The halls and rooms on the upper floors are for hobbies. Here people make pottery, draw and paint pictures, build model airplanes, or play musical instruments. There are teachers to help you with every hobby.
A very popular room is the library. There are no books. The floor is shaped into tables and benches. Built into these tables are hundreds of vision phones. The books, films, and newspapers are all stored in the library computer.
First you dial the library index. This file contains all the books that have ever been written. It does not matter whether they were first written in Chinese or French. They will be here, translated into English. There is also an index of films and newspapers. You could spend all day watching comics, but it wouldn’t be a good idea.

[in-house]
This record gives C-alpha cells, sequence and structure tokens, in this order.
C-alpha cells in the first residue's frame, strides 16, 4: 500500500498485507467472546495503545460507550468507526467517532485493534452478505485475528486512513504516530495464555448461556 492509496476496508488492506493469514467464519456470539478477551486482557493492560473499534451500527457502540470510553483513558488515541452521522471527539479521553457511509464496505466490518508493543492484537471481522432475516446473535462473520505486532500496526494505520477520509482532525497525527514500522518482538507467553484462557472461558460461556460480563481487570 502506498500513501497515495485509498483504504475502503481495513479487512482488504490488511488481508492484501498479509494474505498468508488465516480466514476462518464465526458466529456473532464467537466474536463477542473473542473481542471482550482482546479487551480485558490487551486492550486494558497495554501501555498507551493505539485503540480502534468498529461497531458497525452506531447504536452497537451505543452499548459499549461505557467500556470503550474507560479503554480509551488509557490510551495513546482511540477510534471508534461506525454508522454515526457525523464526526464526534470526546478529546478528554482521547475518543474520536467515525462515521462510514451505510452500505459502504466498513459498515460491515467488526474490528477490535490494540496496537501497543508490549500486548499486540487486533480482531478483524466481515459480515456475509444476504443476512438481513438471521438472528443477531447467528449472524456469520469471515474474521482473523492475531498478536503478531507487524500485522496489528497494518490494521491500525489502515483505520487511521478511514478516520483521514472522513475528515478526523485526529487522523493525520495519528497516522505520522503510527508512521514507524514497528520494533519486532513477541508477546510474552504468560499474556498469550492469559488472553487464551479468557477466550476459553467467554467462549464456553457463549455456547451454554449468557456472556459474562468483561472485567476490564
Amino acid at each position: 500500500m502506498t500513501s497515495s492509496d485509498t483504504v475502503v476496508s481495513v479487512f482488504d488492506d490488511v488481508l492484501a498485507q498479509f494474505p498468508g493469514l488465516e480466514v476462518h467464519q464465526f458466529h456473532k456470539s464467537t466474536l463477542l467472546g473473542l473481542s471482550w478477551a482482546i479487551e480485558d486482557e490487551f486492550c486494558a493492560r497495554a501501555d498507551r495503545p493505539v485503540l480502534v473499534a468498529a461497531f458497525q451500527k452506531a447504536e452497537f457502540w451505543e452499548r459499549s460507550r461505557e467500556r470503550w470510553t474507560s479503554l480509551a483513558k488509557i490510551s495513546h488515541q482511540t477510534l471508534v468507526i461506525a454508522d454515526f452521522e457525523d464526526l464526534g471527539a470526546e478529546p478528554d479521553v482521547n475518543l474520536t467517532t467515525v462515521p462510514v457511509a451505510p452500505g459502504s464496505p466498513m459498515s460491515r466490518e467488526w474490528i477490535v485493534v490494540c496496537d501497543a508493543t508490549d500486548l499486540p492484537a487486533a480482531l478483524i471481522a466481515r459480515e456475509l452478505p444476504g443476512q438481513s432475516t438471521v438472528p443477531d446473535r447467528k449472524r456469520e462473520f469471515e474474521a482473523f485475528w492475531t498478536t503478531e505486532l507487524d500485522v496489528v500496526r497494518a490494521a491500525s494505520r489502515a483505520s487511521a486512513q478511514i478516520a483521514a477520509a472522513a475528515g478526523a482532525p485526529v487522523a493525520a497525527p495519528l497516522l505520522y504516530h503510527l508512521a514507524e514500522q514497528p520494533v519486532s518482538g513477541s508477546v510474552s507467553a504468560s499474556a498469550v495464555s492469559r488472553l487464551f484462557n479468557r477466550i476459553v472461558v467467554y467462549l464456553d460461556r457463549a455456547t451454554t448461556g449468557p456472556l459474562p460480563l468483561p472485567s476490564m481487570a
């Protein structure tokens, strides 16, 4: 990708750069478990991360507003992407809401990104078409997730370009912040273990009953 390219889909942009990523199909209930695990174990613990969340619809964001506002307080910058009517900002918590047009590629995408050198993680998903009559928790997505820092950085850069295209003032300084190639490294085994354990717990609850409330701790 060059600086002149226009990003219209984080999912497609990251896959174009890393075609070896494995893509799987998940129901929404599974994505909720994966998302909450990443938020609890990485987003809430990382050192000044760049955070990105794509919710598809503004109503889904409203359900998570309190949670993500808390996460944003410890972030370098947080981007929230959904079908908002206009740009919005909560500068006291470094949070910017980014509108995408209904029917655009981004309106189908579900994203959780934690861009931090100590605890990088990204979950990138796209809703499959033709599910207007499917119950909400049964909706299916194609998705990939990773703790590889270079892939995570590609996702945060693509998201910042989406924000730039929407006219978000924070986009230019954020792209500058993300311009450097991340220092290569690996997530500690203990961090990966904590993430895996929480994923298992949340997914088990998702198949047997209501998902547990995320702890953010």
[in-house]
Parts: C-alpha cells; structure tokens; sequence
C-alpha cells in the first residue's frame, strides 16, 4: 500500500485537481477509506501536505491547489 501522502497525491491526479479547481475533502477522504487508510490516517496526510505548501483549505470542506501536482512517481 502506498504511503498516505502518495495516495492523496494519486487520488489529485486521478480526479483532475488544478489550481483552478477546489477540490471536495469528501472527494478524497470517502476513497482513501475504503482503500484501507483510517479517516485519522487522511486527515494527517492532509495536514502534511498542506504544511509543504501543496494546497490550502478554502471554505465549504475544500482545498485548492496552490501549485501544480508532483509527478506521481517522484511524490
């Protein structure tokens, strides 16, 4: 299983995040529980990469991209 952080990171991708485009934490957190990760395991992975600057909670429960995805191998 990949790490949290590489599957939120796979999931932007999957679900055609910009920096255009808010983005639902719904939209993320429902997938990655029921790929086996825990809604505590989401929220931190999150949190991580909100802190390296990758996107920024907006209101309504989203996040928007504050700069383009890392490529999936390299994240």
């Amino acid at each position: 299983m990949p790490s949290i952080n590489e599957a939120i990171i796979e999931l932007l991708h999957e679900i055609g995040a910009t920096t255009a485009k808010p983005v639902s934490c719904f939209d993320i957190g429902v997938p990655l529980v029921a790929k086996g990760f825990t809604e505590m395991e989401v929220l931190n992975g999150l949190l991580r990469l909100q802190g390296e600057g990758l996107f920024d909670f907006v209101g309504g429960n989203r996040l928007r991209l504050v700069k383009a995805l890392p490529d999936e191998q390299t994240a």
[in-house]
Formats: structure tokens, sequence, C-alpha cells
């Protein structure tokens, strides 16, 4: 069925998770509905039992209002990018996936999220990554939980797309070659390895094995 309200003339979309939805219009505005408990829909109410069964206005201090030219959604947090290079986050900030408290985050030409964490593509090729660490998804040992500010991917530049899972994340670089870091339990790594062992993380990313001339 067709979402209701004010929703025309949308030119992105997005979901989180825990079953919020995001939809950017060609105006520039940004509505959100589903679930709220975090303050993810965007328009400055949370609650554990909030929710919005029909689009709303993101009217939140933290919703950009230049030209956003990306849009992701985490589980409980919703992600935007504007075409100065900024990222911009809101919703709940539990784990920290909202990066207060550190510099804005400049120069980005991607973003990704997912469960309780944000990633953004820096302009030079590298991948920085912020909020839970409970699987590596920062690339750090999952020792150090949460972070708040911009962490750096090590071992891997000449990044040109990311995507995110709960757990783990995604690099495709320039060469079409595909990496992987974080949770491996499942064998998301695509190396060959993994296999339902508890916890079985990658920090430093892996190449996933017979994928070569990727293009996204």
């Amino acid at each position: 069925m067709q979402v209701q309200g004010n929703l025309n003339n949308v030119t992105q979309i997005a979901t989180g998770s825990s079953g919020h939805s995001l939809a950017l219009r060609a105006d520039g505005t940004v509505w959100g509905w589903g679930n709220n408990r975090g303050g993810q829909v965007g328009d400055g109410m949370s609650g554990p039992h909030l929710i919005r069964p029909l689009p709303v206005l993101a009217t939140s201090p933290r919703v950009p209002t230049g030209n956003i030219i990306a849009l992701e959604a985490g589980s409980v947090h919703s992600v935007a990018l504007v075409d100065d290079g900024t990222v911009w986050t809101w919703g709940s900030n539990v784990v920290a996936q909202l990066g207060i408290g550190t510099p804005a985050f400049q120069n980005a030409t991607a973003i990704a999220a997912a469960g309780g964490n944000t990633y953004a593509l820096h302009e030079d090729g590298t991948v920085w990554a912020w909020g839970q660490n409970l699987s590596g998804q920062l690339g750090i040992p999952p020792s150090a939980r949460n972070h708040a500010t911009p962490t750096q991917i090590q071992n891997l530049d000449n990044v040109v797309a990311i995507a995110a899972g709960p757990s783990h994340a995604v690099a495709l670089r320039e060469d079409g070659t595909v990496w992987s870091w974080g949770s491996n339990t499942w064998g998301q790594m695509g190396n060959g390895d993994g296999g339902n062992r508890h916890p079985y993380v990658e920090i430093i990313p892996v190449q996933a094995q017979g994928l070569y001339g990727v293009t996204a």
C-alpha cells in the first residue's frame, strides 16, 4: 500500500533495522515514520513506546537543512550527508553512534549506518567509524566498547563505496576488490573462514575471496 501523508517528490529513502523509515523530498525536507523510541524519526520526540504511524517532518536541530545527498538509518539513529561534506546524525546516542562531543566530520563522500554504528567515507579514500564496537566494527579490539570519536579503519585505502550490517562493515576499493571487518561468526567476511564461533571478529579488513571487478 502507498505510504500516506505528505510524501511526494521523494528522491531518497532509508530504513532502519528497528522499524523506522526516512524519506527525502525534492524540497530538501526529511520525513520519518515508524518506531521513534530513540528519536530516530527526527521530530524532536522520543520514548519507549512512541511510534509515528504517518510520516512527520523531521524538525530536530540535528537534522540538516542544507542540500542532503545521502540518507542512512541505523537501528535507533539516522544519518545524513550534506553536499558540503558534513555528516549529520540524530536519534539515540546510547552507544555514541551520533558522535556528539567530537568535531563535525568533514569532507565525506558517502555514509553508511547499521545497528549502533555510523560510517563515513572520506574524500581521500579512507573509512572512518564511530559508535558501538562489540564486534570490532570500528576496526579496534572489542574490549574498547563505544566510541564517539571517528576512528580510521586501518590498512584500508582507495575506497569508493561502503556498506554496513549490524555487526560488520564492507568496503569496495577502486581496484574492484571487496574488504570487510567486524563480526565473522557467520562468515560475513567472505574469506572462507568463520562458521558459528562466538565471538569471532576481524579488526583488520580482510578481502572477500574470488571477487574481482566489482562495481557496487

Note: You want to understand the central issue of the modern era? Every single thing described here—perhaps with the exception of making pottery and building model airplanes—is a product offered by Google. And the main reason for that is because they’re the only ones rich enough to fight the copyright battles to make these things accessible. Libraries are stuck in the past in part because they can’t break copyright law to do exactly what Hoyle suggests: store these digital copies on their own servers and make them available to everyone. Google can. Thusly, you don’t have your Sports and Social Centers because the information that was once vital to a library is now available on your vision desk at home.